Kyle James, a black New Yorker with a top job in banking, had been warned to expect problems in bars and nightclubs in Stockholm when he visited the city in July. But nothing prepared him for what happened when he entered a well-known bar with two black friends.
After he had bought a drink, bouncers told him to leave; when he asked why, they dragged him outside, pepper-sprayed his eyes and pinned him to the ground. Police then handcuffed him and his friends. James, 32, was made to strip naked and spent the night without clothes in a cell.
This is an updated version of John Pilger’s 2014 investigation which tells the unreported story of an unrelenting campaign, in Sweden and the US, to deny Julian Assange justice and silence WikiLeaks: a campaign now reaching a dangerous stage.
The siege of Knightsbridge is both an emblem of gross injustice and a gruelling farce. For three years, a police cordon around the Ecuadorean embassy in London has served no purpose other than to flaunt the power of the state. It has cost £12 million. The quarry is an Australian charged with no crime, a refugee whose only security is the room given him by a brave South American country. His “crime” is to have initiated a wave of truth-telling in an era of lies, cynicism and war.
The persecution of Julian Assange is about to flare again as it enters a dangerous stage. From August 20, three quarters of the Swedish prosecutor’s case against Assange regarding sexual misconduct in 2010 will disappear as the statute of limitations expires. At the same time Washington’s obsession with Assange and WikiLeaks has intensified. Indeed, it is vindictive American power that offers the greatest threat – as Chelsea Manning and those still held in Guantanamo can attest.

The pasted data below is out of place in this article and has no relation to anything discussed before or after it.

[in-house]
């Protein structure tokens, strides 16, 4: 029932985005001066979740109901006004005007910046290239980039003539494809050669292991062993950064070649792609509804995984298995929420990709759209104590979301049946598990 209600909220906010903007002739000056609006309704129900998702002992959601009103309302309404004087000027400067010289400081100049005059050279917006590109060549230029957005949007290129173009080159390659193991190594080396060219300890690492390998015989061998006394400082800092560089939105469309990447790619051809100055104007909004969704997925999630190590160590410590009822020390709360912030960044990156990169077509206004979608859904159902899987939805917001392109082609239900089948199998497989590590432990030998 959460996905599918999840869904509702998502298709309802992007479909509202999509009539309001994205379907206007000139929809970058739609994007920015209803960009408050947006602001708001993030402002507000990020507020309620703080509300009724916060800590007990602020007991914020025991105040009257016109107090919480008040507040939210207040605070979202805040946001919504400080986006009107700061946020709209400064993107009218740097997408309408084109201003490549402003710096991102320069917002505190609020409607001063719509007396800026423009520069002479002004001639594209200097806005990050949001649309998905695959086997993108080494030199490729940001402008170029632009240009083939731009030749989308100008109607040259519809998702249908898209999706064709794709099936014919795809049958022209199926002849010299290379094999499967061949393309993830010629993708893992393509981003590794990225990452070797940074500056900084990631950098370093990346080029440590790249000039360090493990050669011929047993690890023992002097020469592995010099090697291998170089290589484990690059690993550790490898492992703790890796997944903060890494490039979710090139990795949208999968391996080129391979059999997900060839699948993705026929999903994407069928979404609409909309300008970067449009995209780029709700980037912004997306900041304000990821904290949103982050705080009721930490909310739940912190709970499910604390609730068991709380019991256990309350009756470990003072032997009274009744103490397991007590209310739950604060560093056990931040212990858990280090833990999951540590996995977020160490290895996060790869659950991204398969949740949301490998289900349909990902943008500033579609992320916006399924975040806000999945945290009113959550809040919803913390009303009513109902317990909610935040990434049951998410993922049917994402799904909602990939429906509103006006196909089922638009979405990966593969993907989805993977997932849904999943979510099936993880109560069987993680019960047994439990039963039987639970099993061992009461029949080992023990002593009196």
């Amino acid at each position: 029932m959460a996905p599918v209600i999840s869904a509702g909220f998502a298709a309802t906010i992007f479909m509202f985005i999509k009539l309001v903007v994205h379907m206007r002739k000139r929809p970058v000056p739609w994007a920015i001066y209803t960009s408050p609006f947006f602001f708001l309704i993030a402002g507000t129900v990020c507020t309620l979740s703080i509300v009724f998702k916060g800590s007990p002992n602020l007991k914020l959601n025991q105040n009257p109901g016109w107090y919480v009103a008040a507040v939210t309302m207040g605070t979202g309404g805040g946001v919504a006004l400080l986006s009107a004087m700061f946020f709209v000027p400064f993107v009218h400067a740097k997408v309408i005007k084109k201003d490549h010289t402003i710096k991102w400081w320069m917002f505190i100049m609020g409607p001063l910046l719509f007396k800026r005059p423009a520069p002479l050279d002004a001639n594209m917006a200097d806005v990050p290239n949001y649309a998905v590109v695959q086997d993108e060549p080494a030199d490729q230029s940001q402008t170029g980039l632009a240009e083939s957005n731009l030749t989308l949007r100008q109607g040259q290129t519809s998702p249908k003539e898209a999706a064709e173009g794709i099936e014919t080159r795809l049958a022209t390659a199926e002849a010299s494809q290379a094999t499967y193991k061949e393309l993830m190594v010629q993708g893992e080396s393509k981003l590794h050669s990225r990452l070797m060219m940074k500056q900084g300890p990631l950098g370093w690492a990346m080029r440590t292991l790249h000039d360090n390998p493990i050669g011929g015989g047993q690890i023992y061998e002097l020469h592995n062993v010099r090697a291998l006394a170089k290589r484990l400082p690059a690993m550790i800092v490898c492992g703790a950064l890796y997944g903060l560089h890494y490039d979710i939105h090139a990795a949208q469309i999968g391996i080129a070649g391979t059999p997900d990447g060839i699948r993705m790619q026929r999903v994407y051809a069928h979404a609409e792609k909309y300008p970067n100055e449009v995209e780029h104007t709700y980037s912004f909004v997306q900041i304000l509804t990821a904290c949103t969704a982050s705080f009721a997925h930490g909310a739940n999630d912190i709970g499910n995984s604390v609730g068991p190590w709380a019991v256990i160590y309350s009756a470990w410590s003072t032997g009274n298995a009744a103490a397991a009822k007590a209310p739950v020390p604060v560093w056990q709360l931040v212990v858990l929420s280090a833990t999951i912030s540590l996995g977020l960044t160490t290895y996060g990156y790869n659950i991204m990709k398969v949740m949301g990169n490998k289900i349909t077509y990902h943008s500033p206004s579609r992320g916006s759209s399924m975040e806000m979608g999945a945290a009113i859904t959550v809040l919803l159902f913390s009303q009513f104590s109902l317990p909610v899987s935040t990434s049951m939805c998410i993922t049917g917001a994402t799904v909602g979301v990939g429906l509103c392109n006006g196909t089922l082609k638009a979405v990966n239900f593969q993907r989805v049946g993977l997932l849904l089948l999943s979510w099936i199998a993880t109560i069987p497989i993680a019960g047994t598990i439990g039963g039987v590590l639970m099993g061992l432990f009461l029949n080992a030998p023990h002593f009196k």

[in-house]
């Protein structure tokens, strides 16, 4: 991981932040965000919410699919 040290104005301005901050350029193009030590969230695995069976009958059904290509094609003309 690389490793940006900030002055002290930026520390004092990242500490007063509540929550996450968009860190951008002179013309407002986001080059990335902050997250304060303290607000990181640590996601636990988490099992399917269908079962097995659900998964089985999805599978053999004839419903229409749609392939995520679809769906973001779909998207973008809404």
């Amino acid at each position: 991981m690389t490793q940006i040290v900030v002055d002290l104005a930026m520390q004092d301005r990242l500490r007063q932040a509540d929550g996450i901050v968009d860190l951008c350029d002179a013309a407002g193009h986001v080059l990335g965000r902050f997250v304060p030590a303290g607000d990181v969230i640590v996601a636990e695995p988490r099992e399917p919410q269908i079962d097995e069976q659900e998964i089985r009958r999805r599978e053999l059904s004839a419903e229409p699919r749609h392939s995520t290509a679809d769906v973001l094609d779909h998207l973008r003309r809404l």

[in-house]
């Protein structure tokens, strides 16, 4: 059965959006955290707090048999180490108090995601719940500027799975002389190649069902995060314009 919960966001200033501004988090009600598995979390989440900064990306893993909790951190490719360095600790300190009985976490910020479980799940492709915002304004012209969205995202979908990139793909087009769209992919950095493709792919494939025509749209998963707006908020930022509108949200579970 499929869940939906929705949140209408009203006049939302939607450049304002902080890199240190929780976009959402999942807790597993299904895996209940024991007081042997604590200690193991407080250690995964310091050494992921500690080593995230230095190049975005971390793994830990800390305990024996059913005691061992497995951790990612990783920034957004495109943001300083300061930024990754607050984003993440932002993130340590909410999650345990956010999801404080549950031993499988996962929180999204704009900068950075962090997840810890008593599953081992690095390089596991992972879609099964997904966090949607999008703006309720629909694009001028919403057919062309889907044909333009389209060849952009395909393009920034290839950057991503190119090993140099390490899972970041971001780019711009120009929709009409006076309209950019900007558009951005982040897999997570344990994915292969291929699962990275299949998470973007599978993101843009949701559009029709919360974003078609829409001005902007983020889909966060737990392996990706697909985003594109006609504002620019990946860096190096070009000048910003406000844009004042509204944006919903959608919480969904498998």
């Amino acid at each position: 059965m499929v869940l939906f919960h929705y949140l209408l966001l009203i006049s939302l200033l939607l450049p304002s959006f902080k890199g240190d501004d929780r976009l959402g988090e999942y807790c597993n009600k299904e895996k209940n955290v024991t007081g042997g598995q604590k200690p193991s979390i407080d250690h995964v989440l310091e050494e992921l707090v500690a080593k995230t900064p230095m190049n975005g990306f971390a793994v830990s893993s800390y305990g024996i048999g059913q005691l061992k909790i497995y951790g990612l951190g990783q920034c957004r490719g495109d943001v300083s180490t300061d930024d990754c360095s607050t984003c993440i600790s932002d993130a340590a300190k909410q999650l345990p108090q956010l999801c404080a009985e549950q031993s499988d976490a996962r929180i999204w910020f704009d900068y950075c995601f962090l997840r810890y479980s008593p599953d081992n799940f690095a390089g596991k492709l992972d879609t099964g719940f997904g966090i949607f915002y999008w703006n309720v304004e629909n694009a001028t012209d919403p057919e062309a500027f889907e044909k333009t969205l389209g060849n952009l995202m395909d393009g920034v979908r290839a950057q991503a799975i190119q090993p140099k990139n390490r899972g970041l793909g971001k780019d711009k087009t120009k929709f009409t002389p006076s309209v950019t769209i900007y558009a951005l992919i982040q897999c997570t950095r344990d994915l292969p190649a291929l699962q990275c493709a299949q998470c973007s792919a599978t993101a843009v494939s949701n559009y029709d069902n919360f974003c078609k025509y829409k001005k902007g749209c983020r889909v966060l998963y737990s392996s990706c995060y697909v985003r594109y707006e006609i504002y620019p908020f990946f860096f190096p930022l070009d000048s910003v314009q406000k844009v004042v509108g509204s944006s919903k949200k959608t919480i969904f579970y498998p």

On June 19, Julian Assange, founder and editor, of WikiLeaks has been a refugee in the Ecuadorean embassy in London for three years. The key issue in his extraordinary incarceration is justice.He has been charged with no crime.
The first Swedish prosecutor dismissed the misconduct allegations regarding two women in Stockholm in 2010. The second Swedish prosecutor’s actions were and are demonstrably political. Until recently, she refused to come to London to interview Assange – then she said she was coming; then she cancelled her appointment. It is a farce, but one with grim consequences for Assange should he dare step outside the Ecuadorean embassy. The U.S. criminal investigation against him and WikiLeaks – for the “crime” of exercising a right enshrined in the U.S. constitution, to tell unpalatable truths – is “unprecedented in scale and nature”, according to U.S. documents. For this, he faces much of a lifetime in the hellhole of a U.S. supermax should he leave the protection of Ecuador in London.
Un moment, je me suis demandé ce que je faisais là. Les pieds plantés dans la neige, le visage fouetté par le vent glacé, face à un trou taillé dans la rivière gelée de cette ville miniature perdue au nord de la Suède. Ce samedi, Skellefteå accueille le championnat national de natation d’hiver (Winter Swimming). Alors que j’enfonce mon bonnet de trappeur un peu plus bas sur les oreilles et hésite à dégainer mon stylo, de gros costauds tatoués laissent tomber leur robe de chambre pour se glisser dans une eau à 0,4 ºC. Pendant cinq à dix secondes, le froid est tel qu’on a du mal à respirer, mais la production d’endorphine par le corps permet ensuite de se relaxer et de se sentir extraordinairement bien, heureux, tente de me convaincre Olaf Schneider, un Allemand installé depuis quatre ans à Skellefteå. Avec ses amis Lars et Jarkko, en marge de ses activités de programmeur, il contribue à développer l’un des piliers du projet Dark and Cold, valorisant des expériences inédites dans la longue nuit d’hiver nordique. Pour quelques jours, il sera mon compagnon de voyage à travers la baie du golfe de Botnie, une région d’environ 500 km longeant la mer Baltique à son point le plus extrême.